From the relationship center

Back to school with COVID-19

By Kim Olver
Posted 8/31/21

School is starting and the COVID-19 delta variant is wreaking havoc with children. What’s a parent to do?

This is a hard question to answer definitively. What we know from the experts is …

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From the relationship center

Back to school with COVID-19

Posted

School is starting and the COVID-19 delta variant is wreaking havoc with children. What’s a parent to do?

This is a hard question to answer definitively. What we know from the experts is that virtual school has children falling behind in their learning. Children need to socialize with other children for their own growth, development and even happiness. Parents need to get back to work. The CDC is recommending children return to school with masks and social distancing in place.

And yet many people are scared, and rightly so. There are so many unknowns. Add in the fact that this pandemic has been completely politicized, and it’s a real conundrum.

What will you do? This is a decision that will need to be made by every parent. If there is a mask mandate in your child’s school, then you know they will be expected to be masked up. (New York Gov. Kathy Hochul has directed the state health department to institute a universal mask mandate for public and private schools, but at press time it has not taken effect. Nothing similar is in place in Pennsylvania.) You may attempt to send your child without a mask, but the school will undoubtedly provide your child with a mask for the day, unless your child qualifies for a medical exemption or your family for a religious one.

If your school has no mask mandate, then you will need to decide what you want for your child. Do they wear a mask or not? And if yes, can you count on your child to keep their mask on in the face of peer pressure to do otherwise?

What are the alternatives? Many schools are going in-person this year, without a virtual component. Should you live in a district like that, then your child will need to attend in person unless you are willing to homeschool, place them in a private virtual school program or keep them home illegally. If you have the means to do the first two of these, then consider your options—public school, home school or private virtual school—and make the best decision for you.

The final option involves breaking the law and keeping your child home. I understand that a parent’s number one priority is the safety of their children. You want them to live more than you want a good relationship with them, respect from them, or fun in your relationship. Safety is always number one. For this reason, I believe at least some parents will consider keeping their children home without providing an adequate school alternative. This is an option; however, I implore you to research the consequences prior to making this decision. If you are willing to pay the cost and believe this is the best way to protect your child, then no one can stop you, at least for a time.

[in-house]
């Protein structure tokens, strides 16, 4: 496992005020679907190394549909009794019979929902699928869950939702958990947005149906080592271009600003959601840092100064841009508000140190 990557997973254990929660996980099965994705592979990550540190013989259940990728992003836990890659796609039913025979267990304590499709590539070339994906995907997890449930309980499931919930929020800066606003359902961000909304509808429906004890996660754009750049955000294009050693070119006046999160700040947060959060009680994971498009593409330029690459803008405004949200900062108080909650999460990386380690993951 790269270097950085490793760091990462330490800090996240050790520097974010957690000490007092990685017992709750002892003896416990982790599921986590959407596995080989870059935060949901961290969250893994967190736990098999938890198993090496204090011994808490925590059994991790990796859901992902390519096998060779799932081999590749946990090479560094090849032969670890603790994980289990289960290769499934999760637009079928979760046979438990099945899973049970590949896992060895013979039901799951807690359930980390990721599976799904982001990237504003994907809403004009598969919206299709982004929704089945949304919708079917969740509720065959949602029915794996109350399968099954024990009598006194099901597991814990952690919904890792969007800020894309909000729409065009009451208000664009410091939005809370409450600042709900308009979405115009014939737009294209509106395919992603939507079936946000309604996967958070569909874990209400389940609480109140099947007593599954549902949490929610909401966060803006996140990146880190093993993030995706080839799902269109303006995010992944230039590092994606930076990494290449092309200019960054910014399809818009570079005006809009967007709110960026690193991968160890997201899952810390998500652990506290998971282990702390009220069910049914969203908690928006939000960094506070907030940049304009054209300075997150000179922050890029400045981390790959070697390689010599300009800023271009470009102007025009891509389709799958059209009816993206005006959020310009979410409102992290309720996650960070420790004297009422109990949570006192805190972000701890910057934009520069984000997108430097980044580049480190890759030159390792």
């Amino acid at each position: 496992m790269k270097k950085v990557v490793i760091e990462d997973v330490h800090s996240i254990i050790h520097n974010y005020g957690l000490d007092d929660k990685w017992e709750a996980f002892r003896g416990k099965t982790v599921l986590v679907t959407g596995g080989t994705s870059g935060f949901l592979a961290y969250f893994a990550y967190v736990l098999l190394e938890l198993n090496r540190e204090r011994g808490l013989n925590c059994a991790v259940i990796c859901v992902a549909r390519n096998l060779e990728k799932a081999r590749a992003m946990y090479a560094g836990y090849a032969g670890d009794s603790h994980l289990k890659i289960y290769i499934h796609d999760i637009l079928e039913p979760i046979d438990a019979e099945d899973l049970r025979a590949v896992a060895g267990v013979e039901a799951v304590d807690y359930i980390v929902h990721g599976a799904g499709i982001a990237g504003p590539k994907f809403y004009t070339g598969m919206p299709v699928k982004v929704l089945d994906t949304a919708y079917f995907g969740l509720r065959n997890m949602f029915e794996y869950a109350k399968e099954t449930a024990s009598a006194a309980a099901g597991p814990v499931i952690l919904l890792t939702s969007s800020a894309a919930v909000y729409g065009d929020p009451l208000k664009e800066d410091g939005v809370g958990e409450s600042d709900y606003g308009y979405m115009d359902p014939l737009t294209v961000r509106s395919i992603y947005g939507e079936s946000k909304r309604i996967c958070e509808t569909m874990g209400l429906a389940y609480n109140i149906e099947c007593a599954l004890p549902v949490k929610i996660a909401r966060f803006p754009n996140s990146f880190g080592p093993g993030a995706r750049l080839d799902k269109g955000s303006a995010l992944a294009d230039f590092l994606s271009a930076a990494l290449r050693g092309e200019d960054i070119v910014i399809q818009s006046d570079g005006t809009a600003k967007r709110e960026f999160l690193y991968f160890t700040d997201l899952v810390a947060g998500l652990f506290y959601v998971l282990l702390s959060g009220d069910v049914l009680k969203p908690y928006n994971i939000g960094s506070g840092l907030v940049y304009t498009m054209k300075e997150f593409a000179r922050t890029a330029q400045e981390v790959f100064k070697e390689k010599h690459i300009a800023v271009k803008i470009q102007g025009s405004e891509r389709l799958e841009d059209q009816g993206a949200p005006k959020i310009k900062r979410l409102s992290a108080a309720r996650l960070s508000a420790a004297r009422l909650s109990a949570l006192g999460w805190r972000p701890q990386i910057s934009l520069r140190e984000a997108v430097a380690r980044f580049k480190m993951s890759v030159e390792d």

If you find yourself without the means to pay for private school or to leave your job to homeschool, then you have difficult choices.

You can send your child to public school and trust the precautions they have in place to stem the spread of COVID.

You can send your child to public school and trust your child to do the things you’ve taught them to protect themselves.

You can send your child to public school and worry yourself sick all day long and cause your own mental, and potentially physical, health to deteriorate.

Worry is something we do when we fear that something will happen in the future. That thing almost never occurs, and when it does, it’s not something we could have done anything about anyway. Worrying is a waste of energy and attention, especially when there are many more productive things you could be doing.

Is the current school year, with COVID-19 lurking in the background, worrisome? Of course it is, unless you don’t believe the media reports. And if you do, it is important to survey the situation and decide what you can do to mitigate the danger.

Follow these steps:

What do you have control over? You can get vaccinated. You can vaccinate your children over the age of 12. You can educate your child about the importance of washing their hands frequently, not touching their face, about socially distancing and wearing a mask. You can wear a mask. If possible, you can homeschool or enroll your child in a private, virtual school program. You could even try petitioning the school for the virtual option again this year for your child. Make sure you keep your health insurance current. These are all things you can do.

Take action on what you can control.

Stop worrying about the things you can’t control, by taking charge of your thoughts. When you find those thoughts about potential future tragedy intruding, just say, “Stop,” in your head and direct your thoughts to a more pleasant topic, such as something you are looking forward to. The idea is not to just order yourself to stop worrying but to have a proactive plan of what to think instead.

At the end of the day, parents are going to need to know they have done everything within their power to keep their children safe. Most schools are also interested in protecting children. Everyone is doing their best to get what they want in this situation. Unfortunately, not everyone is prioritizing the safety of students. This leaves parents in a situation where they will have to decide for themselves what is best for their child in this divisive political climate.

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